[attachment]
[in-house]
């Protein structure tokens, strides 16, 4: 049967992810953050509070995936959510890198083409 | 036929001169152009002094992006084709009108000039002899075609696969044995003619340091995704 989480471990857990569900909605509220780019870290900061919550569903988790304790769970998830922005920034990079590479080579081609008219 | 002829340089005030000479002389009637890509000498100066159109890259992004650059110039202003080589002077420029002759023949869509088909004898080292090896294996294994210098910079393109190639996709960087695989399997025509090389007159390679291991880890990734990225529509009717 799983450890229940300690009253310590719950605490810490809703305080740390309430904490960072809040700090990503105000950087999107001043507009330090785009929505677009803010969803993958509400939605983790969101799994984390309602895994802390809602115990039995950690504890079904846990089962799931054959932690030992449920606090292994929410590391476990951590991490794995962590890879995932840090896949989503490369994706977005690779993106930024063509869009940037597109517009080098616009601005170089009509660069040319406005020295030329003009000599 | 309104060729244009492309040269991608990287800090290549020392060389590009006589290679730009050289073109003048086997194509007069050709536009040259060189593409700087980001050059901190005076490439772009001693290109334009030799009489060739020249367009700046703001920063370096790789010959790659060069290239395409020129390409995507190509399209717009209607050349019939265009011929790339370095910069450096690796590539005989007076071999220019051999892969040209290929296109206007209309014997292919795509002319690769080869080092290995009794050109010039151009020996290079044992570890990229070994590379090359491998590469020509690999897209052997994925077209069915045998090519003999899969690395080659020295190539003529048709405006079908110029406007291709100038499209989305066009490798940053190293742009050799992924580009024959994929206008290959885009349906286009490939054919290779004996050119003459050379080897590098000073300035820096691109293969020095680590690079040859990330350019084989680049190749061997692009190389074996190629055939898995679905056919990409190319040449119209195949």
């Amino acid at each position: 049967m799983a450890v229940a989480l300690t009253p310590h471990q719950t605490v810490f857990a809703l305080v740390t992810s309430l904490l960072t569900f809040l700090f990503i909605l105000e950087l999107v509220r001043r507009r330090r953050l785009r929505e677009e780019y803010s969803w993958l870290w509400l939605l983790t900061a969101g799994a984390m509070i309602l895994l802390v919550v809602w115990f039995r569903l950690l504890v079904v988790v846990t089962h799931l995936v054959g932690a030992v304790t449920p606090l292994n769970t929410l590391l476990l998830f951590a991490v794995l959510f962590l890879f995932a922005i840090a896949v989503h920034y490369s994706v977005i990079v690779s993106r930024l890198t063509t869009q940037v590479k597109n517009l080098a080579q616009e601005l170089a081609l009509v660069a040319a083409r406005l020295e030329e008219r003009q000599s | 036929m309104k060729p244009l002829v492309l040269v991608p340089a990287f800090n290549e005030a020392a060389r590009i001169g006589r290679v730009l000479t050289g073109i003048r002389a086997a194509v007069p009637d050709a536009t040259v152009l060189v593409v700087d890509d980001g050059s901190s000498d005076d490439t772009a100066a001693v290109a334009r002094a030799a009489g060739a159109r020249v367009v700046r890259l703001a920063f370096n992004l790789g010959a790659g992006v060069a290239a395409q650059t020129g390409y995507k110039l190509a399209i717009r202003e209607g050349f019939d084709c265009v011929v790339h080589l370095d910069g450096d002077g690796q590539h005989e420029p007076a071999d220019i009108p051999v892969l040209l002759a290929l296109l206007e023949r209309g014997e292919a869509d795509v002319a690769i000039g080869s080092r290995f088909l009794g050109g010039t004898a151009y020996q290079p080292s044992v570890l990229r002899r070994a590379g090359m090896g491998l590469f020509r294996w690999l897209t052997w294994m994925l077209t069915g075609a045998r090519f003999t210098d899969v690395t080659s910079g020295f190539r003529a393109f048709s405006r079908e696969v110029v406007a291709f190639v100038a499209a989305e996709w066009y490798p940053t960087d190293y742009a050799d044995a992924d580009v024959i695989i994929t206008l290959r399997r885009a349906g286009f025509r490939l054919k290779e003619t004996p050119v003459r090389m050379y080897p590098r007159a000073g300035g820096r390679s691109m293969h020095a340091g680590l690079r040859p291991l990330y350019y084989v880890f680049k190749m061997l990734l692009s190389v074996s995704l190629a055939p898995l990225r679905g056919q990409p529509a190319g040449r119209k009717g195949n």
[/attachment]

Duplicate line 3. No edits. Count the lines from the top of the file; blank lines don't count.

């Amino acid at each position: 049967m799983a450890v229940a989480l300690t009253p310590h471990q719950t605490v810490f857990a809703l305080v740390t992810s309430l904490l960072t569900f809040l700090f990503i909605l105000e950087l999107v509220r001043r507009r330090r953050l785009r929505e677009e780019y803010s969803w993958l870290w509400l939605l983790t900061a969101g799994a984390m509070i309602l895994l802390v919550v809602w115990f039995r569903l950690l504890v079904v988790v846990t089962h799931l995936v054959g932690a030992v304790t449920p606090l292994n769970t929410l590391l476990l998830f951590a991490v794995l959510f962590l890879f995932a922005i840090a896949v989503h920034y490369s994706v977005i990079v690779s993106r930024l890198t063509t869009q940037v590479k597109n517009l080098a080579q616009e601005l170089a081609l009509v660069a040319a083409r406005l020295e030329e008219r003009q000599s | 036929m309104k060729p244009l002829v492309l040269v991608p340089a990287f800090n290549e005030a020392a060389r590009i001169g006589r290679v730009l000479t050289g073109i003048r002389a086997a194509v007069p009637d050709a536009t040259v152009l060189v593409v700087d890509d980001g050059s901190s000498d005076d490439t772009a100066a001693v290109a334009r002094a030799a009489g060739a159109r020249v367009v700046r890259l703001a920063f370096n992004l790789g010959a790659g992006v060069a290239a395409q650059t020129g390409y995507k110039l190509a399209i717009r202003e209607g050349f019939d084709c265009v011929v790339h080589l370095d910069g450096d002077g690796q590539h005989e420029p007076a071999d220019i009108p051999v892969l040209l002759a290929l296109l206007e023949r209309g014997e292919a869509d795509v002319a690769i000039g080869s080092r290995f088909l009794g050109g010039t004898a151009y020996q290079p080292s044992v570890l990229r002899r070994a590379g090359m090896g491998l590469f020509r294996w690999l897209t052997w294994m994925l077209t069915g075609a045998r090519f003999t210098d899969v690395t080659s910079g020295f190539r003529a393109f048709s405006r079908e696969v110029v406007a291709f190639v100038a499209a989305e996709w066009y490798p940053t960087d190293y742009a050799d044995a992924d580009v024959i695989i994929t206008l290959r399997r885009a349906g286009f025509r490939l054919k290779e003619t004996p050119v003459r090389m050379y080897p590098r007159a000073g300035g820096r390679s691109m293969h020095a340091g680590l690079r040859p291991l990330y350019y084989v880890f680049k190749m061997l990734l692009s190389v074996s995704l190629a055939p898995l990225r679905g056919q990409p529509a190319g040449r119209k009717g195949n």